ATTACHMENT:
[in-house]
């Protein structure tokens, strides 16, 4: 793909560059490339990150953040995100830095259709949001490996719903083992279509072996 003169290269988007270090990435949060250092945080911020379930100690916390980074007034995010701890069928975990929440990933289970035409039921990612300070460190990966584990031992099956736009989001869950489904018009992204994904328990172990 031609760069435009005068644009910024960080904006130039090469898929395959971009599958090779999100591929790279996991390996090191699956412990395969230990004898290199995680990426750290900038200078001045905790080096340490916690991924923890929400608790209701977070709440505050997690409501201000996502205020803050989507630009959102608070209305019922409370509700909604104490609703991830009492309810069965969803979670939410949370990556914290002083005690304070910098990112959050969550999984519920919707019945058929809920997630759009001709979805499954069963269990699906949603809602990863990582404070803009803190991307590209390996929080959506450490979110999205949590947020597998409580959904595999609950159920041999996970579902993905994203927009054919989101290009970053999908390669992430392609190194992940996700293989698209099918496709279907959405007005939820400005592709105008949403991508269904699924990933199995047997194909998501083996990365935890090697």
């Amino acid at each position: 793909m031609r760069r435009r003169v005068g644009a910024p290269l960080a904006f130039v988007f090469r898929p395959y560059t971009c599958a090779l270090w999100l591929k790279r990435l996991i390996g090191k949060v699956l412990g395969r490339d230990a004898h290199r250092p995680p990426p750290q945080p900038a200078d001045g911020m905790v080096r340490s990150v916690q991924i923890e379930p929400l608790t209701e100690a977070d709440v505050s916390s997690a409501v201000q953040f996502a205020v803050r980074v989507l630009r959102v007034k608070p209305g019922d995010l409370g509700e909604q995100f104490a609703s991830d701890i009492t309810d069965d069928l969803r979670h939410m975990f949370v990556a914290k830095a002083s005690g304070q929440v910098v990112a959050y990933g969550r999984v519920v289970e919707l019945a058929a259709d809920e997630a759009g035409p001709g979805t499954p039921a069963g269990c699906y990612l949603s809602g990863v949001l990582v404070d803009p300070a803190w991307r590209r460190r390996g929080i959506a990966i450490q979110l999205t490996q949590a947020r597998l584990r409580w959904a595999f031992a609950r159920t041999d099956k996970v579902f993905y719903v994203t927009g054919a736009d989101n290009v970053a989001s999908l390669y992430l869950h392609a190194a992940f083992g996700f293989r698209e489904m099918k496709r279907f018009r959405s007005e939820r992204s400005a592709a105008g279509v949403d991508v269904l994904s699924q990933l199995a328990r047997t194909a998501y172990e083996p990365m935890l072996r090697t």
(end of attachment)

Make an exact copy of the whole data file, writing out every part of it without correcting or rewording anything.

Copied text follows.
[in-house]
């Protein structure tokens, strides 16, 4: 793909560059490339990150953040995100830095259709949001490996719903083992279509072996 003169290269988007270090990435949060250092945080911020379930100690916390980074007034995010701890069928975990929440990933289970035409039921990612300070460190990966584990031992099956736009989001869950489904018009992204994904328990172990 031609760069435009005068644009910024960080904006130039090469898929395959971009599958090779999100591929790279996991390996090191699956412990395969230990004898290199995680990426750290900038200078001045905790080096340490916690991924923890929400608790209701977070709440505050997690409501201000996502205020803050989507630009959102608070209305019922409370509700909604104490609703991830009492309810069965969803979670939410949370990556914290002083005690304070910098990112959050969550999984519920919707019945058929809920997630759009001709979805499954069963269990699906949603809602990863990582404070803009803190991307590209390996929080959506450490979110999205949590947020597998409580959904595999609950159920041999996970579902993905994203927009054919989101290009970053999908390669992430392609190194992940996700293989698209099918496709279907959405007005939820400005592709105008949403991508269904699924990933199995047997194909998501083996990365935890090697």
């Amino acid at each position: 793909m031609r760069r435009r003169v005068g644009a910024p290269l960080a904006f130039v988007f090469r898929p395959y560059t971009c599958a090779l270090w999100l591929k790279r990435l996991i390996g090191k949060v699956l412990g395969r490339d230990a004898h290199r250092p995680p990426p750290q945080p900038a200078d001045g911020m905790v080096r340490s990150v916690q991924i923890e379930p929400l608790t209701e100690a977070d709440v505050s916390s997690a409501v201000q953040f996502a205020v803050r980074v989507l630009r959102v007034k608070p209305g019922d995010l409370g509700e909604q995100f104490a609703s991830d701890i009492t309810d069965d069928l969803r979670h939410m975990f949370v990556a914290k830095a002083s005690g304070q929440v910098v990112a959050y990933g969550r999984v519920v289970e919707l019945a058929a259709d809920e997630a759009g035409p001709g979805t499954p039921a069963g269990c699906y990612l949603s809602g990863v949001l990582v404070d803009p300070a803190w991307r590209r460190r390996g929080i959506a990966i450490q979110l999205t490996q949590a947020r597998l584990r409580w959904a595999f031992a609950r159920t041999d099956k996970v579902f993905y719903v994203t927009g054919a736009d989101n290009v970053a989001s999908l390669y992430l869950h392609a190194a992940f083992g996700f293989r698209e489904m099918k496709r279907f018009r959405s007005e939820r992204s400005a592709a105008g279509v949403d991508v269904l994904s699924q990933l199995a328990r047997t194909a998501y172990e083996p990365m935890l072996r090697t």